As I said, I’m really excited about this book and would love to have you read it as I write it. Your input is essential to me. Let me know if you’d like to be a beta reader for this book at John@JohnMuellerBooks.com.

 

Debugging As an Educational Tool

One of the questions I get asked quite often is how I learn new programming techniques. After all, I work with a broad range of languages and IDEs in my pursuit of new programming environments. Let’s face it—I like to play with code. For me, it’s not really a job to write application code. I like to see how different things work and what’s possible with a given language. In order to accomplish my goals, however, I need to learn techniques quickly. The debugger is my secret to learning how to code quickly and easily. In fact, I’ve written an article on the topic, “Improve Your Coding Skill by Listening to the Debugger.” You also see this technique emphasized in a number of my books, especially LINQ for Dummies and Start Here! Learn Microsoft Visual C# 2010 Programming.

The main reason that I use the debugger as an educational tool is that I can see the code in action. It’s possible to see how the code actually works, rather than envision what the code is supposed to do. The difference is important. For me, seeing the code actually work demonstrates that the theory behind the code is sound. Many theories sound good until you actually try to use them—using the debugger proves the theory as you work through the code.

From a personal perspective, the biggest hindrance that I face in using the debugger as an educational tool is the lack of good comments. In fact, comments are such a problem that I write about them in Creating Useful Comments. When the code lacks comments, I need to look up the calls myself and then determine how the developer is using them. It’s time consuming and a somewhat painful way to learn at times because I can see the code work, but I don’t know how it works or why the developer chose a particular approach. Even worse is when the code contains misleading comments. Worse still are comments that are outright incorrect because they reflect a previous state of the code or the developer didn’t actually understand why a technique works (the sheer dumb luck approach to coding).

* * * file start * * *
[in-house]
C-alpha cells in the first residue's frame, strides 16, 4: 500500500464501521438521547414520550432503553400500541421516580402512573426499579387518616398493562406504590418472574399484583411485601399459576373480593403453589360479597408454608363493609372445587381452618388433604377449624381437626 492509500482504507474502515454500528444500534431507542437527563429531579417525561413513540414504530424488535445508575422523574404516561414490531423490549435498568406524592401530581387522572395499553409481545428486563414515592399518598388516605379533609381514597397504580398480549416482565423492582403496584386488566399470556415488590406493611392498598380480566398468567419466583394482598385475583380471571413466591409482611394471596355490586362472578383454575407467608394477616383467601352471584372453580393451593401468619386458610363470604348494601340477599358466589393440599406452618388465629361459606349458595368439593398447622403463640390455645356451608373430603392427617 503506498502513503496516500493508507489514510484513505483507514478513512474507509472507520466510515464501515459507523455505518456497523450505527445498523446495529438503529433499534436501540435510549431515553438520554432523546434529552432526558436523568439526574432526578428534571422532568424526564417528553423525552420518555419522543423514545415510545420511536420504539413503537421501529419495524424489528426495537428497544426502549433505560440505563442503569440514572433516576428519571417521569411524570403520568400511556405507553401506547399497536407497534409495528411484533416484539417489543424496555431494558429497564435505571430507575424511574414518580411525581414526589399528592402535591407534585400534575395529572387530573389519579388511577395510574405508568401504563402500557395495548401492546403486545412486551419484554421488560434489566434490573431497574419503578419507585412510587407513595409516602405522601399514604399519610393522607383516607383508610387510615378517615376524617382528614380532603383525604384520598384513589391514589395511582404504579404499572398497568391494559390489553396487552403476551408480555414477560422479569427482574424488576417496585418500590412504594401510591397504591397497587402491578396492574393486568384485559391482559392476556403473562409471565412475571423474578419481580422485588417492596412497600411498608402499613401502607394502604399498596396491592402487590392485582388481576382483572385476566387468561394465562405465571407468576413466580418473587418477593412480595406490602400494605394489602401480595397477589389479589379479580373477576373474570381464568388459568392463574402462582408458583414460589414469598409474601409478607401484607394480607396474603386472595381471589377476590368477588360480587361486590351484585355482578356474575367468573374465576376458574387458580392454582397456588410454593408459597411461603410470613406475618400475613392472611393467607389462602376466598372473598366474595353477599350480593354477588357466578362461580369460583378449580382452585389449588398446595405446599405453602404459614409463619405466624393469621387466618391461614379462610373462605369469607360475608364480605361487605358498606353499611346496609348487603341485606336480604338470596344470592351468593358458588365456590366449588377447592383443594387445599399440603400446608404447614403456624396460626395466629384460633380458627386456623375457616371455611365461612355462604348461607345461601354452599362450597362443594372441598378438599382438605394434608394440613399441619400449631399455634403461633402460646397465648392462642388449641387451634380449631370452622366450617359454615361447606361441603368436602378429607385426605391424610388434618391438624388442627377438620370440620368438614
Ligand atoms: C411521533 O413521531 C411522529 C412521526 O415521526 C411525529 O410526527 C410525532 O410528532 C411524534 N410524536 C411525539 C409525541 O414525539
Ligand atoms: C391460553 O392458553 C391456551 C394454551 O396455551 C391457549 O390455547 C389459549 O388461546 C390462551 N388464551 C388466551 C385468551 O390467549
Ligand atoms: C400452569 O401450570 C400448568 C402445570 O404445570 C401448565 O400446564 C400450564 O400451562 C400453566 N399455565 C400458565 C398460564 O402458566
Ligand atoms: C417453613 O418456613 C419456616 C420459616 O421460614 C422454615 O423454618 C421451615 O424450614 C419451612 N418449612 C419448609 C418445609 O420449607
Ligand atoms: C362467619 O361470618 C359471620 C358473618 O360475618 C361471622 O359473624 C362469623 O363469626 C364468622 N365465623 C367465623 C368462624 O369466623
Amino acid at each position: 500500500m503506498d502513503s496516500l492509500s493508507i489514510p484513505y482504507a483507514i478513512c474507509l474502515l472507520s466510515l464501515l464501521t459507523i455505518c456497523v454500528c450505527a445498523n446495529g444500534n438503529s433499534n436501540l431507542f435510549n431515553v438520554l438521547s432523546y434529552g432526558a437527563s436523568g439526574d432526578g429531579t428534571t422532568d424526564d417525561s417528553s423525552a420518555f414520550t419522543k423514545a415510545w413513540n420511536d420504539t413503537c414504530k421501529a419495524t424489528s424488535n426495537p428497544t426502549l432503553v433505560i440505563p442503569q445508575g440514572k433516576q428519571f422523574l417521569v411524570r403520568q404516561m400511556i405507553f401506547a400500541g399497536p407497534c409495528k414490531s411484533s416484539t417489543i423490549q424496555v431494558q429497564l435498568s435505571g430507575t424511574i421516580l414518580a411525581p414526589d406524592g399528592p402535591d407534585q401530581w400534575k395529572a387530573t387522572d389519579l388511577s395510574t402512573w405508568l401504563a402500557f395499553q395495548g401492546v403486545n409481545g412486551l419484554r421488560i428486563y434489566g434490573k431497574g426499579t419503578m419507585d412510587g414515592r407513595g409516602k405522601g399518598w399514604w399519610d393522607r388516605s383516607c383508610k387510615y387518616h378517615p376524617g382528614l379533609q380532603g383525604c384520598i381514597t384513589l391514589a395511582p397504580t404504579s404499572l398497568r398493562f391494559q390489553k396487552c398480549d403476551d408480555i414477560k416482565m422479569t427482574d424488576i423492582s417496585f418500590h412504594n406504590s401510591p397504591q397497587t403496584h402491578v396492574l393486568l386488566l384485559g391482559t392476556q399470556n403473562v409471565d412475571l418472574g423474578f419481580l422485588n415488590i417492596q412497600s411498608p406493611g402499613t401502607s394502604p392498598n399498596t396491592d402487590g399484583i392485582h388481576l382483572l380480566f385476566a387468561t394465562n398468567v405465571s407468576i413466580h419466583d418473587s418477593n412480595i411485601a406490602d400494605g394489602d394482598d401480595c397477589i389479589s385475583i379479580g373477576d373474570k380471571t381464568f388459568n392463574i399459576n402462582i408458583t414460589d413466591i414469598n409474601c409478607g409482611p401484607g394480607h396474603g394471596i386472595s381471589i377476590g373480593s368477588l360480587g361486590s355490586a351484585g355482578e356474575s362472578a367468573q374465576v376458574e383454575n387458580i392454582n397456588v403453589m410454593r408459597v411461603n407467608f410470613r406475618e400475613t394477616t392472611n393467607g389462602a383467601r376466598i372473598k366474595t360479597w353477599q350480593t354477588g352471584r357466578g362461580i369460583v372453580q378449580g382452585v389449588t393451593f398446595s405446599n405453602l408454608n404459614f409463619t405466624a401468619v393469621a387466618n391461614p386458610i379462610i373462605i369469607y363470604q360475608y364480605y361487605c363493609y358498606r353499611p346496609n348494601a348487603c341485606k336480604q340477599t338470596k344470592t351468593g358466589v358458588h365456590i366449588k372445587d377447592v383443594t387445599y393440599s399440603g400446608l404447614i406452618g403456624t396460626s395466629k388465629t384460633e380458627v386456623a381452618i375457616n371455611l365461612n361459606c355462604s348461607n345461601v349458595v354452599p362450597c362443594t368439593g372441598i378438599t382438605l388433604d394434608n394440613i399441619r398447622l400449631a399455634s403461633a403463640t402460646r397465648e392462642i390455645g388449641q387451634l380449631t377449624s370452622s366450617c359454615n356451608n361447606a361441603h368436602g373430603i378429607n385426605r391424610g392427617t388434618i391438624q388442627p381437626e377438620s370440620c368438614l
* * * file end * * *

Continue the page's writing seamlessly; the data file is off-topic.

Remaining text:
Make sure you check out my article on the topic and get back to me about it. I’d like to hear your views on using the debugger as an educational aid. For that matter, I’d like to hear your viewpoint on debuggers as a class of application. Do you feel they need work or are debuggers as useful as they need to be? You may even feel that debuggers have become encumbered by way too many features. Whatever your viewpoint, let me know at John@JohnMuellerBooks.com.

 

An Update on Microsoft’s New Casablanca Release

A little over a month ago I wrote a post entitled, “Microsoft’s New Casablanca Release” about Microsoft’s newest Casablanca product. Niklas Gustafsson, a member of the Microsoft Visual C++ Team was kind enough to contact me and answer a few questions about this release. I decided that you also need to know the answers to these questions so that you can make an intelligent decision about Casablanca. As a quick recap, Casablanca is a new product that lets C++ developers interact with the cloud using REST.

The first thing Niklas pointed out is that Casablanca isn’t precisely a product—it’s what is termed as an incubation effort, something to see what is possible and will work. Casablanca is early in its life cycle and doesn’t provide either the quality or maturity that a released product would provide. to me, this means that you need to be careful using Casablanca. For the time being, it’s probably an interesting technology to play with, but you probably shouldn’t employ it in your production application because it will change quite a lot.